Hunger Hill Gardens and Stonepit Coppice Gardens are prominent in views from adjacent high ground to the east, south-east, and south. There are wide views across surrounding areas and the centre of Nottingham from the Gardens. Stonepit Coppice Gardens contribute to the setting of mid and late C19 houses in Alexandra Park.
ENTRANCES AND APPROACHES
Hunger Hill Gardens are entered from Ransom Road to the east at the southern end of Coppice Recreation Ground, and from two points on Hungerhill Road to the south-east and south. There is a further entrance leading into the site from Sycamore Recreation Ground to the south-west: a flight of steps of C19 origin, known as the Donkey Steps, ascends to the Gardens from the Recreation Ground. Stonepit Coppice Gardens have no independent access and are approached from Hunger Hill Gardens to the south, the nearest point of access being from Ransom Road to the east. All entrances are marked by tall, late C20 metal security gates. Gorseyclose Gardens are entered from Woodborough Road to the west where two high timber gates lead into the site from the pavement.
GARDENS AND PLEASURE GROUNDS
Hunger Hill Gardens, Stonepit Coppice Gardens, and Gorseyclose Gardens are each laid out to a similar plan with individual, rectangular gardens enclosed by high hedges of privet, hawthorn, or holly. Each plot is entered through a timber door, frequently a reused late C19 or early C20 domestic panelled front door, which leads from one of the principal tracks or secondary walks which divide the sites into irregular grids. Many plots on all three sites preserve mid or late C19 or early C20 single-storey summerhouses, typically of brick construction under a pitched tile or slate roof. The surviving summerhouses are of varying degrees of elaboration, examples in Hunger Hill Gardens and Stonepit Coppice Gardens having fireplaces, stoves, chimney stacks, panelled interiors, and remnants of internal painted decoration. Some summerhouses have lean-to glasshouses attached to the south or east facade. A significant number of glasshouses, a feature of these gardens from at least the late C19 (Hole 1869), survive; in many instances these are mid or late C20 metal or timber reconstructions standing on C19 brick bases. At least two circular, brick-lined C19 water tanks (partly reconstructed late C20) survive on Stonepit Coppice Gardens; these were supplied from the roofs of garden structures. Mature fruit trees, particularly standard pears and apples, survive in many gardens. Where the sloping topography of the Hunger Hill Gardens and Stonepit Coppice Gardens requires terracing to provide level gardens, retaining walls are constructed in brick on a local rubble-stone base; similar retaining walls are found on the Gorseyclose Gardens, often supporting hedges on the principal walks leading through the site.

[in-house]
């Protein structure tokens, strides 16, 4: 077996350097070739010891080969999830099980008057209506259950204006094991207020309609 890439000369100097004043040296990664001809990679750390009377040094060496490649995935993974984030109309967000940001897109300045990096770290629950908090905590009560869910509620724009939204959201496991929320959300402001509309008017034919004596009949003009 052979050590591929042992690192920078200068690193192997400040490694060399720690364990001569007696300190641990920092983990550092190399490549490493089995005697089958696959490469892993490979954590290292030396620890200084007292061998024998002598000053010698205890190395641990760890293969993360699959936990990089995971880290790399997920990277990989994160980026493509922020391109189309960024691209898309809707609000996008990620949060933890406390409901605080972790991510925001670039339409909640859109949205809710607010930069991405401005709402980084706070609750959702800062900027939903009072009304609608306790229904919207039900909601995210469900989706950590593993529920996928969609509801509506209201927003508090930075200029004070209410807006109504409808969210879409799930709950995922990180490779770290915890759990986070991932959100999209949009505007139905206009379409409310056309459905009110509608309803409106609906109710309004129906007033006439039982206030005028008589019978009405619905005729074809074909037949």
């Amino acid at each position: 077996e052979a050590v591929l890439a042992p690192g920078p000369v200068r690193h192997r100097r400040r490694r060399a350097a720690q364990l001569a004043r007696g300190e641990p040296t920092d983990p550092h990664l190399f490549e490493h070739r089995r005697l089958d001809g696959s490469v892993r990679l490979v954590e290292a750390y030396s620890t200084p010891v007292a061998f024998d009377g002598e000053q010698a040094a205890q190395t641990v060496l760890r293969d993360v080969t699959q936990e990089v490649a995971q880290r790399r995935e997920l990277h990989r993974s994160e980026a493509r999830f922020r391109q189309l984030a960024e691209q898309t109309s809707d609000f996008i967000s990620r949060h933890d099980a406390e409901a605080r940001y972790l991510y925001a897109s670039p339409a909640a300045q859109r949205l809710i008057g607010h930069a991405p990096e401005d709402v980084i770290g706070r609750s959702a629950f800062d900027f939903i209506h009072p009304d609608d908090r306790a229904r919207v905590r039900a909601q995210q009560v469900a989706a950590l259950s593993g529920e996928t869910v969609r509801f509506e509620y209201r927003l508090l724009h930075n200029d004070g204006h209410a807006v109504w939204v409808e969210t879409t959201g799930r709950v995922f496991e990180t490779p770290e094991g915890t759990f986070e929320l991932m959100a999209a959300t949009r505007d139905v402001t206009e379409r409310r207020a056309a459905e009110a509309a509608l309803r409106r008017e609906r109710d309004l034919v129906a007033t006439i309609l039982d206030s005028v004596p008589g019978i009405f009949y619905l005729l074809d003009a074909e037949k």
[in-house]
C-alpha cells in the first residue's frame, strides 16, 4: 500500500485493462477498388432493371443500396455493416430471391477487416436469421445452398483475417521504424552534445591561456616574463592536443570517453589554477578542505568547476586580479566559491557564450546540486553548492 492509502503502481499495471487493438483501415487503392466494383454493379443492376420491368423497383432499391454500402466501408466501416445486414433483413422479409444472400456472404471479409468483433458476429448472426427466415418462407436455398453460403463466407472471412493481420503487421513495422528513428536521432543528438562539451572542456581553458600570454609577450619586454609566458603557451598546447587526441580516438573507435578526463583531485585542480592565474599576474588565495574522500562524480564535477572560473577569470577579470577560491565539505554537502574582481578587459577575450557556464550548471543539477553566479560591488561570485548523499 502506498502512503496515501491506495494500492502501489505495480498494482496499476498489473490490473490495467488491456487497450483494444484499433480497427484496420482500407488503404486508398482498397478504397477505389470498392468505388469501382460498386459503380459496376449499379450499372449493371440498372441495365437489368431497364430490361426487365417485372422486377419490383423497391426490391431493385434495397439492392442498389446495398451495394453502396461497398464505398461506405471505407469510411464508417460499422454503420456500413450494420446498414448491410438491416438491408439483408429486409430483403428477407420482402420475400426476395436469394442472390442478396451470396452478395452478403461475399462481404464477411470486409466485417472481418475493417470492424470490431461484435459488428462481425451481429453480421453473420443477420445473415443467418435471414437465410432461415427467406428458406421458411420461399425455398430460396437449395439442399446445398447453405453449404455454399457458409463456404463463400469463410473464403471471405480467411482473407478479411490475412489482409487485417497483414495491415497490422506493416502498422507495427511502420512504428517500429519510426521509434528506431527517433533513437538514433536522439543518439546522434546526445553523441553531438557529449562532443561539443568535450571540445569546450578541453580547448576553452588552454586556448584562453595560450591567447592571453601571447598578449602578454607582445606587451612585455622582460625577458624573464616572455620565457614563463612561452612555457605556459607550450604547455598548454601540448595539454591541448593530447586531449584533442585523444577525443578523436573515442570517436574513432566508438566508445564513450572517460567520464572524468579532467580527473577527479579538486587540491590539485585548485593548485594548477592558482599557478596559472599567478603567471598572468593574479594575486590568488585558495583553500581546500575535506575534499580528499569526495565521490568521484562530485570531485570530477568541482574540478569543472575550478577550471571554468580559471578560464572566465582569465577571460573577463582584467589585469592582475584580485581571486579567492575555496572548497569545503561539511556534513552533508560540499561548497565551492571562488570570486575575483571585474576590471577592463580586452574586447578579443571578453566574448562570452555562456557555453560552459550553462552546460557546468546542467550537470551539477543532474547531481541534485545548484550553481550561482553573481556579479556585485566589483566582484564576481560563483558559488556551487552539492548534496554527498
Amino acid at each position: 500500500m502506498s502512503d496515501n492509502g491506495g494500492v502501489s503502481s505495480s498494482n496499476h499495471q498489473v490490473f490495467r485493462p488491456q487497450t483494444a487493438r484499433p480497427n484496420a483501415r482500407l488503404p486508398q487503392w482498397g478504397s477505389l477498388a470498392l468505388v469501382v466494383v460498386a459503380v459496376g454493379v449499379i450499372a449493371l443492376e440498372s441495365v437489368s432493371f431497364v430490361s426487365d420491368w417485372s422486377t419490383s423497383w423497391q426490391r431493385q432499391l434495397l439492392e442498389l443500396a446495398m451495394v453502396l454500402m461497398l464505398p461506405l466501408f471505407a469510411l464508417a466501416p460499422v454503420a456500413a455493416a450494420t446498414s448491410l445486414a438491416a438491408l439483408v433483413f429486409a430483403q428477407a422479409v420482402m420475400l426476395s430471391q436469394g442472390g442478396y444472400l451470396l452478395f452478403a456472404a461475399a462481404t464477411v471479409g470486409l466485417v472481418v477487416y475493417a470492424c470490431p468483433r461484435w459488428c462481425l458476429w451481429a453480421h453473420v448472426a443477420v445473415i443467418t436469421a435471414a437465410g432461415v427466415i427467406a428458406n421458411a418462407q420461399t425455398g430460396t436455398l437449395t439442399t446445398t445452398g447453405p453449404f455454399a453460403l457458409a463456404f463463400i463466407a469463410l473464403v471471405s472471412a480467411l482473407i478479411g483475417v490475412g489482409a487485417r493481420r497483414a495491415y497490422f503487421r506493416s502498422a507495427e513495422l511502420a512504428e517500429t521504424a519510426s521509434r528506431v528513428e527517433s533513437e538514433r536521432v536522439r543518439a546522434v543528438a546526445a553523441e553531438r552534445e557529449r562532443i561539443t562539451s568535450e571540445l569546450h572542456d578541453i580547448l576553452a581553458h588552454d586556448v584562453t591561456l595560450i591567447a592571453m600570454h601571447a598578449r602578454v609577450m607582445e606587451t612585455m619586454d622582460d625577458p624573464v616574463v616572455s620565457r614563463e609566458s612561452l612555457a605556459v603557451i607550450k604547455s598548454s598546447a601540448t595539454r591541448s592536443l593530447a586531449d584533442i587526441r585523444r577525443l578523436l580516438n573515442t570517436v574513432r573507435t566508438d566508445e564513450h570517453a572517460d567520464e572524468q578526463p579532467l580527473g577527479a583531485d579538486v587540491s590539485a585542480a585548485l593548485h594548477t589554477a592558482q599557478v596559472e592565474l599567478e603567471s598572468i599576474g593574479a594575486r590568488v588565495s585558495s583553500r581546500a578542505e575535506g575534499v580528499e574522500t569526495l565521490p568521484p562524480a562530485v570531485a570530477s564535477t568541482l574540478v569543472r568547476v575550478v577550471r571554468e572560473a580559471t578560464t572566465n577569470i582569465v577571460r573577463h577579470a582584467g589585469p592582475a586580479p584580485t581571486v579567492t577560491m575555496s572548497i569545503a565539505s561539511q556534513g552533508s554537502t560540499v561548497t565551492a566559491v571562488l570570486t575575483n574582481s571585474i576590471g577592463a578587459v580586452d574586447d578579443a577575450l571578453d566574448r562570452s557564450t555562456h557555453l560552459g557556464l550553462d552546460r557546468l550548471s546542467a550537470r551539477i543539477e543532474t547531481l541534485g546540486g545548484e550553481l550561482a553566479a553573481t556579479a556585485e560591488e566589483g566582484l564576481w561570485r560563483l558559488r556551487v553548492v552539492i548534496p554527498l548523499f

Today (2000) plots in the northern half of Stonepit Coppice Gardens and on the west side of Hunger Hill Gardens have lapsed from cultivation; elsewhere, on all three sites the gardens remain in cultivation, predominantly as allotments. Some plots preserve the broad outline of the layout shown on the late C19 25" OS map, but in general these have been modified through changing priorities, and particularly the mid C20 change in emphasis from ornamental to productive horticulture associated with the Second World War. The general plan of the site with hedged gardens served by radiating tracks and subsidiary walks reflects the 'tiny allotments on sunny slopes ... separated by hedges or boards, in size about three to the rood' described by Dean Hole in 1869.
W Howitt, Rural Life in England (1844)
S R Hole, A Book About Roses (1869), pp 12-21
'Allotments in Nottingham', Nottingham and Midland Counties Daily Express, 26 June 1871, (Nottingham Local Studies Library)
Nottingham Garden Holders' Association, St Ann's Rose Show Souvenir Programme (1953), (Nottingham Local Studies Library)
D Gray and V Walker, Records of the Borough of Nottingham iv, (1956), pp 274, 284; ix, p315
D Gray, Nottingham Through 500 Years (1960), pp 198, 216, 225
C Haynes, Nottingham's Hanging Gardens (1971), pp 9-10
D Lambert, Detached Town Gardens, (English Heritage theme study 1994), pp 25-6